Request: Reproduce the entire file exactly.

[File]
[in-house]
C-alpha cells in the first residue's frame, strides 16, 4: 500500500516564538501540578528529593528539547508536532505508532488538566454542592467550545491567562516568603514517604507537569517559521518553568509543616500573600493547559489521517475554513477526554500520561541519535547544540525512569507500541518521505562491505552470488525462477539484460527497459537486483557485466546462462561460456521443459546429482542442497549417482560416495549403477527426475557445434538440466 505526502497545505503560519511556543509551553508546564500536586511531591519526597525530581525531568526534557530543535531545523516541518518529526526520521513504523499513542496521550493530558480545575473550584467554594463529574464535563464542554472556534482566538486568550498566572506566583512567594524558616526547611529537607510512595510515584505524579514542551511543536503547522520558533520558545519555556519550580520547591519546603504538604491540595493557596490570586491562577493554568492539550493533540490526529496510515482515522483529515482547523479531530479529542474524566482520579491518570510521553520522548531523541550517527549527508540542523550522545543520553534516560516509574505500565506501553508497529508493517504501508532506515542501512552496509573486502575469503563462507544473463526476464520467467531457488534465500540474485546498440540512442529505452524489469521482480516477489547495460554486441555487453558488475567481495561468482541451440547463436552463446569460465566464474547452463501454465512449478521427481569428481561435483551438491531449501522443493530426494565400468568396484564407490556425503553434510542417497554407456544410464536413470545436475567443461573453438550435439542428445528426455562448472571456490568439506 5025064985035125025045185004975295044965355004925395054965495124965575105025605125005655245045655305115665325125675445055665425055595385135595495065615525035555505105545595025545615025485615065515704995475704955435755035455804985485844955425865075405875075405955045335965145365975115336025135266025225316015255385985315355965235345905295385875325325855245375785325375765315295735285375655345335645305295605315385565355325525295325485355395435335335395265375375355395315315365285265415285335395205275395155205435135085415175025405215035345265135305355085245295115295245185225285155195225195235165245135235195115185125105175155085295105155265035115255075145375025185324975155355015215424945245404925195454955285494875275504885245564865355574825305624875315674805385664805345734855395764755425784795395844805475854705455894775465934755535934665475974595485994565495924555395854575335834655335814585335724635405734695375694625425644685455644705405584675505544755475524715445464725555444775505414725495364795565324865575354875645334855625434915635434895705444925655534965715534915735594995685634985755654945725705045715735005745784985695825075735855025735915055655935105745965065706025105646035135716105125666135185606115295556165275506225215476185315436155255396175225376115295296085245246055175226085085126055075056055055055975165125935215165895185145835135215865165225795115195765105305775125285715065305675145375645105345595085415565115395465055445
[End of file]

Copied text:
[in-house]
C-alpha cells in the first residue's frame, strides 16, 4: 500500500516564538501540578528529593528539547508536532505508532488538566454542592467550545491567562516568603514517604507537569517559521518553568509543616500573600493547559489521517475554513477526554500520561541519535547544540525512569507500541518521505562491505552470488525462477539484460527497459537486483557485466546462462561460456521443459546429482542442497549417482560416495549403477527426475557445434538440466 505526502497545505503560519511556543509551553508546564500536586511531591519526597525530581525531568526534557530543535531545523516541518518529526526520521513504523499513542496521550493530558480545575473550584467554594463529574464535563464542554472556534482566538486568550498566572506566583512567594524558616526547611529537607510512595510515584505524579514542551511543536503547522520558533520558545519555556519550580520547591519546603504538604491540595493557596490570586491562577493554568492539550493533540490526529496510515482515522483529515482547523479531530479529542474524566482520579491518570510521553520522548531523541550517527549527508540542523550522545543520553534516560516509574505500565506501553508497529508493517504501508532506515542501512552496509573486502575469503563462507544473463526476464520467467531457488534465500540474485546498440540512442529505452524489469521482480516477489547495460554486441555487453558488475567481495561468482541451440547463436552463446569460465566464474547452463501454465512449478521427481569428481561435483551438491531449501522443493530426494565400468568396484564407490556425503553434510542417497554407456544410464536413470545436475567443461573453438550435439542428445528426455562448472571456490568439506 5025064985035125025045185004975295044965355004925395054965495124965575105025605125005655245045655305115665325125675445055665425055595385135595495065615525035555505105545595025545615025485615065515704995475704955435755035455804985485844955425865075405875075405955045335965145365975115336025135266025225316015255385985315355965235345905295385875325325855245375785325375765315295735285375655345335645305295605315385565355325525295325485355395435335335395265375375355395315315365285265415285335395205275395155205435135085415175025405215035345265135305355085245295115295245185225285155195225195235165245135235195115185125105175155085295105155265035115255075145375025185324975155355015215424945245404925195454955285494875275504885245564865355574825305624875315674805385664805345734855395764755425784795395844805475854705455894775465934755535934665475974595485994565495924555395854575335834655335814585335724635405734695375694625425644685455644705405584675505544755475524715445464725555444775505414725495364795565324865575354875645334855625434915635434895705444925655534965715534915735594995685634985755654945725705045715735005745784985695825075735855025735915055655935105745965065706025105646035135716105125666135185606115295556165275506225215476185315436155255396175225376115295296085245246055175226085085126055075056055055055975165125935215165895185145835135215865165225795115195765105305775125285715065305675145375645105345595085415565115395465055445